Dardanus (son of Zeus)

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In Greek mythology, Dardanus (/ˈdɑːrdənəs/; Ancient Greek: Δάρδανος,[1] Dardanos) was the founder of the city of Dardanus at the foot of Mount Ida in the Troad.


Dardanus was a son of Zeus and the Pleiad Electra,[2] daughter of Atlas but one author claims that his real father was the Corythus, an Italian king.[3] He was the brother of Iasion and sometimes of Harmonia.


Dionysius of Halicarnassus (1.61–62) states that Dardanus' original home was in Arcadia, where Dardanus and his elder brother Iasus (elsewhere more commonly called Iasion) reigned as kings following Atlas. Dardanus married Chryse, daughter of Pallas,[4] by whom he fathered two sons: Idaeus and Deimas. When a great flood occurred, the survivors, who were living on mountains that had now become islands, split into two groups: one group remained and took Deimas as king while the other sailed away, eventually settling in the island of Samothrace. There Iasus (Iasion) was slain by Zeus for lying with Demeter. Dardanus and his people found the land poor and so most of them set sail for Asia Minor.

A different account in Virgil's Aeneid (3.163f) has Aeneas in a dream learn from his ancestral Penates that "Dardanus and Father Iasius" and the Penates themselves originally came from Hesperia, afterwards renamed as Italy. This tradition holds that Dardanus was a Tyrrhenian prince, and that his mother Electra was married to Corythus, king of Tarquinia.[5]

Other accounts make no mention of Arcadia or Hesperia, though they sometimes mention a flood and speak of Dardanus sailing on a hide-raft (as part of the flood story?) from Samothrace to the Troad near Abydos. All accounts agree that Dardanus came to the Troad from Samothrace and was there welcomed by King Teucer. Dardanus married Batea the daughter of Teucer. (Dionysius mentions that Dardanus' first wife Chryse had died.) Dardanus received land on Mount Ida from his father-in-law. There Dardanus founded the city of Dardanus which became the capital of his kingdom. He later founded the city of Thymbra in honor of his friend Thymbraeus, who is said to have been killed by Dardanus. Dardanus waged war successfully against his neighbors, especially distinguishing himself against the Paphlagonians and thereby extending the boundaries of his kingdom with considerable acquisitions.

The strait of the Dardanelles (yellow) takes its name from Dardanus.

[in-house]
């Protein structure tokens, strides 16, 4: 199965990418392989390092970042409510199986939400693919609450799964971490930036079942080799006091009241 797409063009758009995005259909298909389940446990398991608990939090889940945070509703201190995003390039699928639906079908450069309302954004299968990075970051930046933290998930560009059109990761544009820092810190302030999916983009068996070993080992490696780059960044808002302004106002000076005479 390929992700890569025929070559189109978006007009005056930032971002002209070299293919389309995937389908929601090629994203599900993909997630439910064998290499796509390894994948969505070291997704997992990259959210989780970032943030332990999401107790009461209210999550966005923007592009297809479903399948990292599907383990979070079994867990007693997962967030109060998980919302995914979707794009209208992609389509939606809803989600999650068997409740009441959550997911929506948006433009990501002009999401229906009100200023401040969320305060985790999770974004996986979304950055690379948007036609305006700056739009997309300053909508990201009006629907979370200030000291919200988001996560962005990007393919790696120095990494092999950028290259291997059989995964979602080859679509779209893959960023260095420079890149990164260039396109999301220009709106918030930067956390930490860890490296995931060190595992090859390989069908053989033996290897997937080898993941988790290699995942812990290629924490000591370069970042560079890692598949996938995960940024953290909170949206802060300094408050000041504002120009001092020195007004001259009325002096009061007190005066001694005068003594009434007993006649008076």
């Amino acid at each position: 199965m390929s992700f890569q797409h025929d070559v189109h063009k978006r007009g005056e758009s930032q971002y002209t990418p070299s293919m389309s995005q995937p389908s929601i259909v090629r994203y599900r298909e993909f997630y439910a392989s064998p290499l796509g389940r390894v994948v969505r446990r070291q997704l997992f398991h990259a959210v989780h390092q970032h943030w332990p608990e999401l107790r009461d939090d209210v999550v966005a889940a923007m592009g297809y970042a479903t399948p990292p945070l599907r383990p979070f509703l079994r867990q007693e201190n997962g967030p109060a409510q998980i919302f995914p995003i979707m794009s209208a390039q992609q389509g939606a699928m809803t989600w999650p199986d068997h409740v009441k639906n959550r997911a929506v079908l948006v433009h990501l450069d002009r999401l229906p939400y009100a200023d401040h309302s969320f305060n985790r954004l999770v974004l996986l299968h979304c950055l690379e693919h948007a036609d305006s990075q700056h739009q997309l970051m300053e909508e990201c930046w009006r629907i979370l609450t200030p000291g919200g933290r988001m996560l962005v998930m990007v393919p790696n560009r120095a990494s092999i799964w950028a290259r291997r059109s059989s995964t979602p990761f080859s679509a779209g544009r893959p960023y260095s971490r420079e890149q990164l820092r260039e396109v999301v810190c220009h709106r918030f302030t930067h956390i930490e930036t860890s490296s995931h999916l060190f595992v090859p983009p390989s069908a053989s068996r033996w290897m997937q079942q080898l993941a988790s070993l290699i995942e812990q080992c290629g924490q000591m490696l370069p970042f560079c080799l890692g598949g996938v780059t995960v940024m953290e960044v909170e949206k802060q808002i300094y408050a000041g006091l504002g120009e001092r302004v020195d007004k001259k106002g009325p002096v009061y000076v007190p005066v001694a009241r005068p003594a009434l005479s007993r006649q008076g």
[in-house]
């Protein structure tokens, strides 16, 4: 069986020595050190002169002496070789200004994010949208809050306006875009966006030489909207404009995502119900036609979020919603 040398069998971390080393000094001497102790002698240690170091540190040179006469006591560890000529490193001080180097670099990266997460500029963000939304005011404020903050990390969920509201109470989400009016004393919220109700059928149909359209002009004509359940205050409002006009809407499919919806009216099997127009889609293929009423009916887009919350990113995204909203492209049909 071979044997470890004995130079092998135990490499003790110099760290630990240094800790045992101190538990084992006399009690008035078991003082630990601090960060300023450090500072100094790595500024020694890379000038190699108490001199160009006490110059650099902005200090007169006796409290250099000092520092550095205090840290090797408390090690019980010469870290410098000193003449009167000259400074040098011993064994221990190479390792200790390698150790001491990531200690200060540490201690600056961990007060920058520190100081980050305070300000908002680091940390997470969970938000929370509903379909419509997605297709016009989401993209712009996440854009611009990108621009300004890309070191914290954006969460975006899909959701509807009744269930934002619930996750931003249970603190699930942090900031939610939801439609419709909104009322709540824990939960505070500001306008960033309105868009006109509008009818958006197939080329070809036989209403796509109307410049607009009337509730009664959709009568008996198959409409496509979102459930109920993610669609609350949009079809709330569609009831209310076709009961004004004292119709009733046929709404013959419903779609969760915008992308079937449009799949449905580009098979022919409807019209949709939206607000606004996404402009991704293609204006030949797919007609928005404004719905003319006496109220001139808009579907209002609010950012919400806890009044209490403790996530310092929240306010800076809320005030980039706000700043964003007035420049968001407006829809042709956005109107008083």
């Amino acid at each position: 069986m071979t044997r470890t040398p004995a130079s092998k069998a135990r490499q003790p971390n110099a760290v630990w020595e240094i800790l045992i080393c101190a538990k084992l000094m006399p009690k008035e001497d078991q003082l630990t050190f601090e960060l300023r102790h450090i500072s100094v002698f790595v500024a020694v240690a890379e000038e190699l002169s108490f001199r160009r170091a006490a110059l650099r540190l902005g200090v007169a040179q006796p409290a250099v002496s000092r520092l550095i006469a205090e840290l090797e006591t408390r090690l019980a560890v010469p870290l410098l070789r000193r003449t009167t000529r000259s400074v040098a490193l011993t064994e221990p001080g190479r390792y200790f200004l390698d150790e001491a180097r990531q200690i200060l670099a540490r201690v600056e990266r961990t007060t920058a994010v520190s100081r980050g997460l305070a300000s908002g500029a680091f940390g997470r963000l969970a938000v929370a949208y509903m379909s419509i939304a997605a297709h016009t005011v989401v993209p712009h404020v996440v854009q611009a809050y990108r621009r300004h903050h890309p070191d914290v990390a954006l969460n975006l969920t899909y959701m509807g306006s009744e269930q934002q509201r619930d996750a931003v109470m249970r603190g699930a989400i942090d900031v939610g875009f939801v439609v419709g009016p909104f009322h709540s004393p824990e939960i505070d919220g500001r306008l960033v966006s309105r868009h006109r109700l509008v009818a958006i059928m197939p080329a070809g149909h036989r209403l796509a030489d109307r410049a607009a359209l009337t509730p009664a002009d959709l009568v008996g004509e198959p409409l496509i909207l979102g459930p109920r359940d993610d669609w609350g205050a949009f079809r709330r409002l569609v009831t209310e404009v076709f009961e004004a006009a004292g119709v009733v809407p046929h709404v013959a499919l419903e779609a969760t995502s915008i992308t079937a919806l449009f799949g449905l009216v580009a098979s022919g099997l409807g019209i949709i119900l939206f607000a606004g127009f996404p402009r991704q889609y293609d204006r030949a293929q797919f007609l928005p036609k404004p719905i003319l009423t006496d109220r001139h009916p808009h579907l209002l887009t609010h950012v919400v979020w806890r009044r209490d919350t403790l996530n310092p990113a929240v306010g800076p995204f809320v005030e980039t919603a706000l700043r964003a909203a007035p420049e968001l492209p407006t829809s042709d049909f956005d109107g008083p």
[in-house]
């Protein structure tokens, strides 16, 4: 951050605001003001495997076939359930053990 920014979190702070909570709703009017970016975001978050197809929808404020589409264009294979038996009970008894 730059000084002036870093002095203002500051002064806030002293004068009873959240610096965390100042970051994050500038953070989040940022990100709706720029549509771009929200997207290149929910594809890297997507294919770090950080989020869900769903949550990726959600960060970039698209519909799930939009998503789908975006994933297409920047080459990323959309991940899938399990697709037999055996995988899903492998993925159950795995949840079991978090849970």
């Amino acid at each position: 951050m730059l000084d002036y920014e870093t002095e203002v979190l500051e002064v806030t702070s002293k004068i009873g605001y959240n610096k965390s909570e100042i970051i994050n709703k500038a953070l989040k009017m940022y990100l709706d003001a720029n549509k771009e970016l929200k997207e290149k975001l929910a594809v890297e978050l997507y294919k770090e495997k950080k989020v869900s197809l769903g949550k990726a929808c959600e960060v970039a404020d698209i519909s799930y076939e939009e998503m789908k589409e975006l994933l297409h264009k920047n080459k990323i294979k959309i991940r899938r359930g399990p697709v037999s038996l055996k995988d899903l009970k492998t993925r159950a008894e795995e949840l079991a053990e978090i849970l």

Dardanus' children by Batea were Ilus, Erichthonius, Idaea[according to whom?] and Zacynthus.[6] Ilus died before his father. According to Dionysius of Halicarnassus, Zacynthus was the first settler on the island afterwards called Zacynthus.[7] Dardanus' sons by Chryse, his first wife, were Idaeus and Dimas. Dionysius says (1.61.4) that Dimas and Idaeus founded colonies in Asia Minor. Idaeus gave his name to the Idaean mountains, that is Mount Ida, where he built a temple to the Mother of the Gods (Cybele) and instituted mysteries and ceremonies still observed in Phrygia in Dionysius's time. According to Dictys Cretensis, his wife was called Olizone, daughter of Phineus and became the mother of Erichthonius.[8]

Dardanus reigned for 64 or 65 years and was succeeded by his son Erichthonius.

Cultural depictions[edit]

There are operas on the subject of Dardanus by Jean-Philippe Rameau (1739), Carl Stamitz (1770) and Antonio Sacchini (1784).

Family tree[edit]

Creusa of TroyAeneasLavinia
SilviusAeneas Silvius
Brutus of BritainLatinus Silvius
Tiberinus Silvius
Romulus Silvius
Ares/MarsRhea Silvia


  1. ^ The name is traditionally associated with δαρδάπτω (dardapto) "to wear, to slay, to burn up"
  2. ^ Servius, Commentary on Virgil's Aeneid 3.167, 7.207, 10.719
  3. ^ Lactantius, Divine Institutes 1.23 "But according to some authorities, Dardanus and Iasius were sons of Coritus, not of Jupiter. For if it had been so, Jupiter could not have formed that unchaste connection with Ganymede, his own descendant."
  4. ^ Graves, Robert. The Greek Myths, ISBN 0-14-017199-1, p.358
  5. ^ Aeneid 7.195-242; 8. 596 ss.; 9. 10; Servio, ad Vergilium, Aeneidos, 9.10
  6. ^ Pausanias, Graeciae Descriptio 8.24.3
  7. ^ Dionysius of Halicarnassus, Antiquitates Romanae 1.50.3.
  8. ^ Dictys Cretensis, Trojan War Chronicle 3.5 & 4.22